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World Autism Awareness Day

Autism

World Autism Awareness Day (WAAD) was on April 2nd.  Several countries, communities and people showcased Light Blue in recognition of people living with autism. Autism friendly events and related events will happen through out the month to encourage the autism community.

As parents, we never want to believe that our precious bundle has a problem. But when it comes to Autism it’s better to identify it at an early stage. Treatments can reduce the disorder’s effects and help your child learn, grow and thrive.

Autism Spectrum Disorder (ASD) is a group of development disabilities that can cause considerable social communication and behavioral challenges. Some children might repeat certain behaviors and might not be comfortable with change occurring in their daily activities. The ways of learning, paying attention or reacting to things is different with each ASD child. However there is no cure for ASD so far but research shows that early intervention treatment services can improve a child’s development.

The signs and symptoms of autism vary widely. Some autistic children only have mild impairments while others have more. However every child with autism is challenged in the following areas.

  1. Communication
  2. Relating
  3. Thinking and Behaving

Parents are in the best position of identifying the symptoms because you know your child better than anyone. The pediatrician can be a valuable asset but he/she might not have the chance to identify anything during your 15 mins visit.

  • Monitor your child’s development

This is no easy task. We need to get out sometimes, relax and enjoy. But keeping a closer eye on when your child is hitting the key milestones is an effective way to spot the problems early.

  • Take actions if you are concerned

Each child’s development is different. So you don’t need to worry or panic. But if the child is not meeting the milestones for his/her age or you suspect a problem, go meet your doctor.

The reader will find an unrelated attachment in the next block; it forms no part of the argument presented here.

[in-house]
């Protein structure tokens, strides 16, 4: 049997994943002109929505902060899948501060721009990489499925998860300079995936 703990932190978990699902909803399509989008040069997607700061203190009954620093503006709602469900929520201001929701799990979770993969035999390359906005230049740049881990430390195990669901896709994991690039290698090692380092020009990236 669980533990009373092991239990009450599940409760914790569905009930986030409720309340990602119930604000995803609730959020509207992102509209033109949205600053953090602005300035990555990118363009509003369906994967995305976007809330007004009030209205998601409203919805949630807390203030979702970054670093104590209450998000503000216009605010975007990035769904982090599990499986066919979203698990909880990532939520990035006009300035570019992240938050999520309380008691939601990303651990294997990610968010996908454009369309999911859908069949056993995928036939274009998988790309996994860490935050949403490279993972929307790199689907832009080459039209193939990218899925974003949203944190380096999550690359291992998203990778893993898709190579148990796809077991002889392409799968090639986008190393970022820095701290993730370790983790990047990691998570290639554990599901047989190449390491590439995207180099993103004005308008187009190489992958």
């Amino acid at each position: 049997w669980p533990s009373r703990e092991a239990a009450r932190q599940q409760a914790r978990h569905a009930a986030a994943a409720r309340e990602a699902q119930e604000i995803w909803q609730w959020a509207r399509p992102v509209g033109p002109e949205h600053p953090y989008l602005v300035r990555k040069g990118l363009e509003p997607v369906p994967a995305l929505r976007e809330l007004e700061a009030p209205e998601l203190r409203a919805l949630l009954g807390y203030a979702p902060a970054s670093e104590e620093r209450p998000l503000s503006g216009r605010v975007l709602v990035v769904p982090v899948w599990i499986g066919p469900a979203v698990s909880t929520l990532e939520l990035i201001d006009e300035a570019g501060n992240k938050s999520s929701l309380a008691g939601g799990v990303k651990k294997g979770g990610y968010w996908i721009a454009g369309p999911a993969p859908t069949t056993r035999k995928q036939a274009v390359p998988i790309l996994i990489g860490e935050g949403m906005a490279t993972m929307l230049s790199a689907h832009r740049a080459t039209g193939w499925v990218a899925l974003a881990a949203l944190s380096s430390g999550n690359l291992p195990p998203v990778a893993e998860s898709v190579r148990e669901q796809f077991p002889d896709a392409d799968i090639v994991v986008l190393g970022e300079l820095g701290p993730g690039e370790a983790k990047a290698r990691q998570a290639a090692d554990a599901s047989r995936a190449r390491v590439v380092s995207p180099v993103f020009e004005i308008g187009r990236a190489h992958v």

• Don’t accept a Wait- and – see approach

Get out of “Lets wait and see” attitude. You are risking valuable time at an age where your child has the best chance of improvement.

  • Trust your instincts

You are the best. You know how to react. Sometimes even the best doctors will miss red flags or underestimate problems. Go with your gut. If it tells you that there is something wrong seek for second opinion or go meet a child development specialist.

Some children with autism start to develop communication skills and then regress, usually between 12-24 months. For Example, a child who communicated with words such as “mommy” “up”, may stop using the language entirely. Any loss of speech, babbling, gestures or social skills should be taken very seriously as regression is a major red flag for autism.

The earliest signs of autism involve the absence of normal behavior and not the presence of abnormal ones. So they can be tough to spot. In some cases, quiet, independent and undemanding babies can be autism victims. Don’t panic now, keep a track on their milestones.

Early signs of Autism in babies/toddlers

  • Doesn’t make eye contact
  • Doesn’t smile when smiled at
  • Doesn’t respond to his/ her name or to the sound of familiar voices
  • Doesn’t follow objects visually
  • Doesn’t point or wave goodbye
  • Doesn’t follow the gesture when you point things out
  • Doesn’t make noise to get your attention
  • Doesn’t initiate or respond to cuddling
  • Doesn’t imitate your movements and facial expressions
  • Doesn’t reach out to be picked up
  • Doesn’t play with other people or share interest and enjoyment
  • Doesn’t ask for help or make basic requests

Following delays warrant an immediate evaluation by your child’s pediatrician:

  • By 6 months: No big smiles or other warm, joyful expressions
  • By 9 months:No back and forth sharing of sounds, smiles, or other facial expressions
  • By 12 months:Lack of response to name
  • By 12 months: No babbling or “baby talk”
  • By 12 months:No back-and-forth gestures, such as pointing, showing, reaching, or waving
  • By 16 months: No spoken words
  • By 24 months:No meaningful two-word phrases that don’t involve imitating or repeating

People with autism deserve to be treated the same as others. They should be privileged to have the same education as others. Your approach to autism will ease a mother’s worry, a parent’s fear of being a misfit in society or feeling marginalized.

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